The prevalence of pretherapeutic BCR-ABL KD mutations in patients with newly diagnosed Ph+ ALL and the mutation frequency associated with acquired imatinib resistance is not known. Here, we demonstrate that approximately 40% of patients with de novo Ph+ ALL who had no prior exposure to imatinib and no or minimal exposure to chemotherapy, ie, prephase therapy with 5 days of dexamethasone and 3 days of low-dose cyclophosphamide, harbored a small leukemic clone with a KD mutation, and that this mutation was identical with the mutation present in the dominant leukemic population at relapse. The frequency of the mutant allele at the time of diagnosis was always below the level of detectability by direct cDNA sequencing, in agreement with previous reports by ourselves and others,26,27  and thus requires more sensitive methods for detection. D-HPLC is a highly sensitive technique that was shown for a large and diverse group of genes to be particularly useful for screening samples potentially harboring low-level mutations.39-45  Its applicability to the analysis of BCR-ABL KD mutations has been well established.37,38,46,47  In our patients, the elution characteristics indicated predominance of mutations located in the ATP binding pocket (P-loop) in 46% of cases, the E255K and G250E mutations being the most frequent. The T315I gatekeeper mutation, which directly interferes with imatinib binding and thus completely abrogates imatinib activity19  was detected in 2 patients within 4 weeks of diagnosis. To confirm that D-HPLC correctly identified the pretreatment mutations, we subjected the same samples to analysis by ASO-PCR for the most frequent E255K and T315I mutations. In all cases, results of D-HPLC and ASO-PCR identified the same mutation, thereby validating the D-HPLC results regarding the high frequency of pretherapeutic KD mutations and the accuracy of discriminating between individual mutations. Of note, all KD mutations detected in pretherapeutic or imatinib-naive samples have been shown to confer high-level imatinib resistance in vitro,18-20,48  strongly implicating these mutations in playing a causal role in the development of clinical resistance.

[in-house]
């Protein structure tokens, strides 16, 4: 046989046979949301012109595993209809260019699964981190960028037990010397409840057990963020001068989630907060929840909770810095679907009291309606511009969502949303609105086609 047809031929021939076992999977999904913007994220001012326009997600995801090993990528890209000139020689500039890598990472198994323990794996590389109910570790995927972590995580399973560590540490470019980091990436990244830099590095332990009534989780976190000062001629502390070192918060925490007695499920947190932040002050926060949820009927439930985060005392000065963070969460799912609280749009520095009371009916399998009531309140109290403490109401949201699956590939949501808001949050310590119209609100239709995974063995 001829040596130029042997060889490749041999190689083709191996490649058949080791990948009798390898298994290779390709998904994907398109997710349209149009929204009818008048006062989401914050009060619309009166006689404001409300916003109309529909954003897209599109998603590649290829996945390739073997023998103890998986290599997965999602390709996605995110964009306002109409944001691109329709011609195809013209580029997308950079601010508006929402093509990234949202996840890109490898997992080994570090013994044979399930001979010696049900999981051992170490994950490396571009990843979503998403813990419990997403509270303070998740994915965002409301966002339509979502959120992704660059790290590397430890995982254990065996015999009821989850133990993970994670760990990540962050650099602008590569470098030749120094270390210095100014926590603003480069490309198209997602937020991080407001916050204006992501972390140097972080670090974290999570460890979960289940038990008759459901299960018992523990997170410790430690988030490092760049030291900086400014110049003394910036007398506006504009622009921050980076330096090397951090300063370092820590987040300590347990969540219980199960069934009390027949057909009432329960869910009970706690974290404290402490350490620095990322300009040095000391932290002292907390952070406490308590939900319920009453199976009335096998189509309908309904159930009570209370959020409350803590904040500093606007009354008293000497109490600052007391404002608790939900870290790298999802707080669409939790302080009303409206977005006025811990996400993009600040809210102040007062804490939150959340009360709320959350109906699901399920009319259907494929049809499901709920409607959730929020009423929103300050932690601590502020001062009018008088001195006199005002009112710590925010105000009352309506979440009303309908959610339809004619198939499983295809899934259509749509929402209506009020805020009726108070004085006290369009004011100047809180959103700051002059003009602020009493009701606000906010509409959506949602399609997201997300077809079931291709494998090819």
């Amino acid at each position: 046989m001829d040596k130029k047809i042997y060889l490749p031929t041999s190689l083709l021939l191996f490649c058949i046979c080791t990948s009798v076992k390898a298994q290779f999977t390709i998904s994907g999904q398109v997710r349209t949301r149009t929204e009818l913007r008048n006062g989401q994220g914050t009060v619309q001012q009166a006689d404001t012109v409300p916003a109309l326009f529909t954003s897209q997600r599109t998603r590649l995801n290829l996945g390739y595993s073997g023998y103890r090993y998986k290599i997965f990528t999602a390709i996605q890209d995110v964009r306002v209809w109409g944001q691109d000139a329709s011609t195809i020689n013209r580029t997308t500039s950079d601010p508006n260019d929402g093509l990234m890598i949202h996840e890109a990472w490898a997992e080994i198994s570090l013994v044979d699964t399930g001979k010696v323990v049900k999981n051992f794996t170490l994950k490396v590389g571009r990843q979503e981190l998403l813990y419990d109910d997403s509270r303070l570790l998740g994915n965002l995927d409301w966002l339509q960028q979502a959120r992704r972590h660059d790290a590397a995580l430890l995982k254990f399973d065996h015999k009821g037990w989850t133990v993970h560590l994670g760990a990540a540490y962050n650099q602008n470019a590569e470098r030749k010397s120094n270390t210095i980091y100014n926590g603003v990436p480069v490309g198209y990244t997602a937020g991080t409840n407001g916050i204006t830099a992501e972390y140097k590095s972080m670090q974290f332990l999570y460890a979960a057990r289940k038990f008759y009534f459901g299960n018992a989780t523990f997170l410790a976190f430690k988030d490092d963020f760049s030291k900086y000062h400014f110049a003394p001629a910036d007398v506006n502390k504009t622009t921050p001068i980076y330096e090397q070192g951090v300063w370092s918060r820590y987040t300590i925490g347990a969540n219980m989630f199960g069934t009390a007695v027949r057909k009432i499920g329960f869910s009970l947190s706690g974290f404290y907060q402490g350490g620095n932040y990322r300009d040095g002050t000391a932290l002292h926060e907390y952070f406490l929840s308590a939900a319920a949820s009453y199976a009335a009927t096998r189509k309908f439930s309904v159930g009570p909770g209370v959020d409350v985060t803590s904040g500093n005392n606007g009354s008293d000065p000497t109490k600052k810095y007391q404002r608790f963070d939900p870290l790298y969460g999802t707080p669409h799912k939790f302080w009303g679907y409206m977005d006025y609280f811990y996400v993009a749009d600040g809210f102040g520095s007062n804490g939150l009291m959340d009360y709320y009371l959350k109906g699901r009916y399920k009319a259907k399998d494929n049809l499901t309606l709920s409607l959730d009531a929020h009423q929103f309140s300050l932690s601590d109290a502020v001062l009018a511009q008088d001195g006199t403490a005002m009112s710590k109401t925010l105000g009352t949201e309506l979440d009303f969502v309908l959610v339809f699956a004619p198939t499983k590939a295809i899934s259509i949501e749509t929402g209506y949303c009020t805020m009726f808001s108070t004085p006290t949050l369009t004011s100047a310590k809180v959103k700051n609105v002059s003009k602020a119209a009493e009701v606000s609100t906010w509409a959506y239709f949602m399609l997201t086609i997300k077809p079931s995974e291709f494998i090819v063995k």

Remarkably, pre-existence of mutations including the T315I mutation did not adversely effect either the CR rate following imatinib or chemotherapy induction or the achievement of BCR-ABL negativity in response to combination therapy when compared with patients exhibiting only unmutated BCR-ABL at diagnosis, a finding reminiscent of CML.35  Considering the 95% CR rate, this implies that imatinib initially suppressed the dominant, unmutated leukemic population in almost all cases, without simultaneous outgrowth of the pre-existing mutant subclones. Similarly, remission duration did not differ significantly between patients with initial unmutated BCR-ABL and mutant BCR-ABL other than the T315I mutation; only the latter mutation was associated with substantially more rapid relapse, although the number of patients is too small to permit definite conclusions. Nevertheless, it is conspicuous that all but 2 patients with an up-front mutation relapsed, in contrast to an approximately 50% relapse rate among patients initially presenting with unmutated BCR-ABL. Although this difference could be due to chance, it is tempting to speculate that the leukemic cells in a subset of patients may exclusively express unmutated BCR-ABL, and that this is associated with a lower probability of relapse during imatinib therapy. Testing of this hypothesis requires prospective mutational analysis using assays with considerably greater sensitivity than those currently employed. Given the frequency with which mutations eventually appeared in patients who seemed to express only unmutated BCR-ABL at diagnosis, such mutational analysis is clearly warranted.